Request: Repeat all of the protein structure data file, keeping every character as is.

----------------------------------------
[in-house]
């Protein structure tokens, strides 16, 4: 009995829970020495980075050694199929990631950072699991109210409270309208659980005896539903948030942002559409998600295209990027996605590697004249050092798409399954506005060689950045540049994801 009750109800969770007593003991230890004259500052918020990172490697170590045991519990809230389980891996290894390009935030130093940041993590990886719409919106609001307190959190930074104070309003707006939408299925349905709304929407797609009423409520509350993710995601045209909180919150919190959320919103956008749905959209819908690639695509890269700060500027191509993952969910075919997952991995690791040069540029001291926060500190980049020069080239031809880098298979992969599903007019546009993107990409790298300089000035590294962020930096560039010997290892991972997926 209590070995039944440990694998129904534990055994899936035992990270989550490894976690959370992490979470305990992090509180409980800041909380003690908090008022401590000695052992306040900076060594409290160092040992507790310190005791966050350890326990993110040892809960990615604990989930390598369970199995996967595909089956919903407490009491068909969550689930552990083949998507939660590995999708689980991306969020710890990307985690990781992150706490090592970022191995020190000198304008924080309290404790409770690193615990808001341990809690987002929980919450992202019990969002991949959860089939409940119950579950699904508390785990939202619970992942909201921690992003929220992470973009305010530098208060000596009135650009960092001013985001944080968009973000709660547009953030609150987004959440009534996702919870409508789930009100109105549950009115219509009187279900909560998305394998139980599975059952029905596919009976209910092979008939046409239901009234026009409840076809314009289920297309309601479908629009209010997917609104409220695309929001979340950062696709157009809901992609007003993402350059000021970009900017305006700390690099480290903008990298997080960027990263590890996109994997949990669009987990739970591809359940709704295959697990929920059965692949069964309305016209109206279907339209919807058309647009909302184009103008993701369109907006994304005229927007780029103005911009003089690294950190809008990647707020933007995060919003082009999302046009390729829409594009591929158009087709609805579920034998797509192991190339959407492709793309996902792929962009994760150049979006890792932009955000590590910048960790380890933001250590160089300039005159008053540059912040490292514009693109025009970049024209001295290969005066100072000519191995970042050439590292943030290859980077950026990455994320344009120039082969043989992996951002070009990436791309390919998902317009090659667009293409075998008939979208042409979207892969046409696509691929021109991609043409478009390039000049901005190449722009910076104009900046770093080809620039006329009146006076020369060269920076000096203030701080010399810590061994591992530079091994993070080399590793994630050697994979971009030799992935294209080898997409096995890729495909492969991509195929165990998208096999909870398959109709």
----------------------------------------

[in-house]
């Protein structure tokens, strides 16, 4: 009995829970020495980075050694199929990631950072699991109210409270309208659980005896539903948030942002559409998600295209990027996605590697004249050092798409399954506005060689950045540049994801 009750109800969770007593003991230890004259500052918020990172490697170590045991519990809230389980891996290894390009935030130093940041993590990886719409919106609001307190959190930074104070309003707006939408299925349905709304929407797609009423409520509350993710995601045209909180919150919190959320919103956008749905959209819908690639695509890269700060500027191509993952969910075919997952991995690791040069540029001291926060500190980049020069080239031809880098298979992969599903007019546009993107990409790298300089000035590294962020930096560039010997290892991972997926 209590070995039944440990694998129904534990055994899936035992990270989550490894976690959370992490979470305990992090509180409980800041909380003690908090008022401590000695052992306040900076060594409290160092040992507790310190005791966050350890326990993110040892809960990615604990989930390598369970199995996967595909089956919903407490009491068909969550689930552990083949998507939660590995999708689980991306969020710890990307985690990781992150706490090592970022191995020190000198304008924080309290404790409770690193615990808001341990809690987002929980919450992202019990969002991949959860089939409940119950579950699904508390785990939202619970992942909201921690992003929220992470973009305010530098208060000596009135650009960092001013985001944080968009973000709660547009953030609150987004959440009534996702919870409508789930009100109105549950009115219509009187279900909560998305394998139980599975059952029905596919009976209910092979008939046409239901009234026009409840076809314009289920297309309601479908629009209010997917609104409220695309929001979340950062696709157009809901992609007003993402350059000021970009900017305006700390690099480290903008990298997080960027990263590890996109994997949990669009987990739970591809359940709704295959697990929920059965692949069964309305016209109206279907339209919807058309647009909302184009103008993701369109907006994304005229927007780029103005911009003089690294950190809008990647707020933007995060919003082009999302046009390729829409594009591929158009087709609805579920034998797509192991190339959407492709793309996902792929962009994760150049979006890792932009955000590590910048960790380890933001250590160089300039005159008053540059912040490292514009693109025009970049024209001295290969005066100072000519191995970042050439590292943030290859980077950026990455994320344009120039082969043989992996951002070009990436791309390919998902317009090659667009293409075998008939979208042409979207892969046409696509691929021109991609043409478009390039000049901005190449722009910076104009900046770093080809620039006329009146006076020369060269920076000096203030701080010399810590061994591992530079091994993070080399590793994630050697994979971009030799992935294209080898997409096995890729495909492969991509195929165990998208096999909870398959109709």